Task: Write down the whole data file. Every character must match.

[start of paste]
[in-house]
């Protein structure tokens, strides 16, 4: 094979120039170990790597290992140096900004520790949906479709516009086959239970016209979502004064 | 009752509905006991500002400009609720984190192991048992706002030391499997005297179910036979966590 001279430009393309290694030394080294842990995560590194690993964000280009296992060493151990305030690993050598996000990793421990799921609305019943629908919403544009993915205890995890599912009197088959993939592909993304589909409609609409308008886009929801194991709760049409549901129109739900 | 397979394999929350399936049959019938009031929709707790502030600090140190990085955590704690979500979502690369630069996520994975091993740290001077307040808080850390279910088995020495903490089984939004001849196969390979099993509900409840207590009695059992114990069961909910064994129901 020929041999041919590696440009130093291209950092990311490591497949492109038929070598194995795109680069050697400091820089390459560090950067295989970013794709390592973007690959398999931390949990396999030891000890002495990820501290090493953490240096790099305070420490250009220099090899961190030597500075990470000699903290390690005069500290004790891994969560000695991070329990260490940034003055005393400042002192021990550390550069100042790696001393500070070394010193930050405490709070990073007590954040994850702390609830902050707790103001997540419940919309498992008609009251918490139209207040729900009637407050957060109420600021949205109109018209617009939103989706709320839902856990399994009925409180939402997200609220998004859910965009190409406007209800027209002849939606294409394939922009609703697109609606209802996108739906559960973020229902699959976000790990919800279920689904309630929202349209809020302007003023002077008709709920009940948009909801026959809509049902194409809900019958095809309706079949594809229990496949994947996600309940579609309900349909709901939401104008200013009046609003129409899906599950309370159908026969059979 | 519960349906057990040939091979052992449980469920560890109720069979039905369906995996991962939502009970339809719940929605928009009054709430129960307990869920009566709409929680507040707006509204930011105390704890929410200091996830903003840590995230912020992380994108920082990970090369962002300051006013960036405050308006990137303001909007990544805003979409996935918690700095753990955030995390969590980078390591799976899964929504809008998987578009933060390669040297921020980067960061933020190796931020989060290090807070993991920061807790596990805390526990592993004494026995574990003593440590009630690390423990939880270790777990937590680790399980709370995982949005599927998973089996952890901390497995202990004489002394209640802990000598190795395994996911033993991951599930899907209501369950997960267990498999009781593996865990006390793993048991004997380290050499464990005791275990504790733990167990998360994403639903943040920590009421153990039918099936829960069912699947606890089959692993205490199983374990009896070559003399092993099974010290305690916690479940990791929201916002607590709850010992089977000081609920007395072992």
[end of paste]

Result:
[in-house]
């Protein structure tokens, strides 16, 4: 094979120039170990790597290992140096900004520790949906479709516009086959239970016209979502004064 | 009752509905006991500002400009609720984190192991048992706002030391499997005297179910036979966590 001279430009393309290694030394080294842990995560590194690993964000280009296992060493151990305030690993050598996000990793421990799921609305019943629908919403544009993915205890995890599912009197088959993939592909993304589909409609609409308008886009929801194991709760049409549901129109739900 | 397979394999929350399936049959019938009031929709707790502030600090140190990085955590704690979500979502690369630069996520994975091993740290001077307040808080850390279910088995020495903490089984939004001849196969390979099993509900409840207590009695059992114990069961909910064994129901 020929041999041919590696440009130093291209950092990311490591497949492109038929070598194995795109680069050697400091820089390459560090950067295989970013794709390592973007690959398999931390949990396999030891000890002495990820501290090493953490240096790099305070420490250009220099090899961190030597500075990470000699903290390690005069500290004790891994969560000695991070329990260490940034003055005393400042002192021990550390550069100042790696001393500070070394010193930050405490709070990073007590954040994850702390609830902050707790103001997540419940919309498992008609009251918490139209207040729900009637407050957060109420600021949205109109018209617009939103989706709320839902856990399994009925409180939402997200609220998004859910965009190409406007209800027209002849939606294409394939922009609703697109609606209802996108739906559960973020229902699959976000790990919800279920689904309630929202349209809020302007003023002077008709709920009940948009909801026959809509049902194409809900019958095809309706079949594809229990496949994947996600309940579609309900349909709901939401104008200013009046609003129409899906599950309370159908026969059979 | 519960349906057990040939091979052992449980469920560890109720069979039905369906995996991962939502009970339809719940929605928009009054709430129960307990869920009566709409929680507040707006509204930011105390704890929410200091996830903003840590995230912020992380994108920082990970090369962002300051006013960036405050308006990137303001909007990544805003979409996935918690700095753990955030995390969590980078390591799976899964929504809008998987578009933060390669040297921020980067960061933020190796931020989060290090807070993991920061807790596990805390526990592993004494026995574990003593440590009630690390423990939880270790777990937590680790399980709370995982949005599927998973089996952890901390497995202990004489002394209640802990000598190795395994996911033993991951599930899907209501369950997960267990498999009781593996865990006390793993048991004997380290050499464990005791275990504790733990167990998360994403639903943040920590009421153990039918099936829960069912699947606890089959692993205490199983374990009896070559003399092993099974010290305690916690479940990791929201916002607590709850010992089977000081609920007395072992």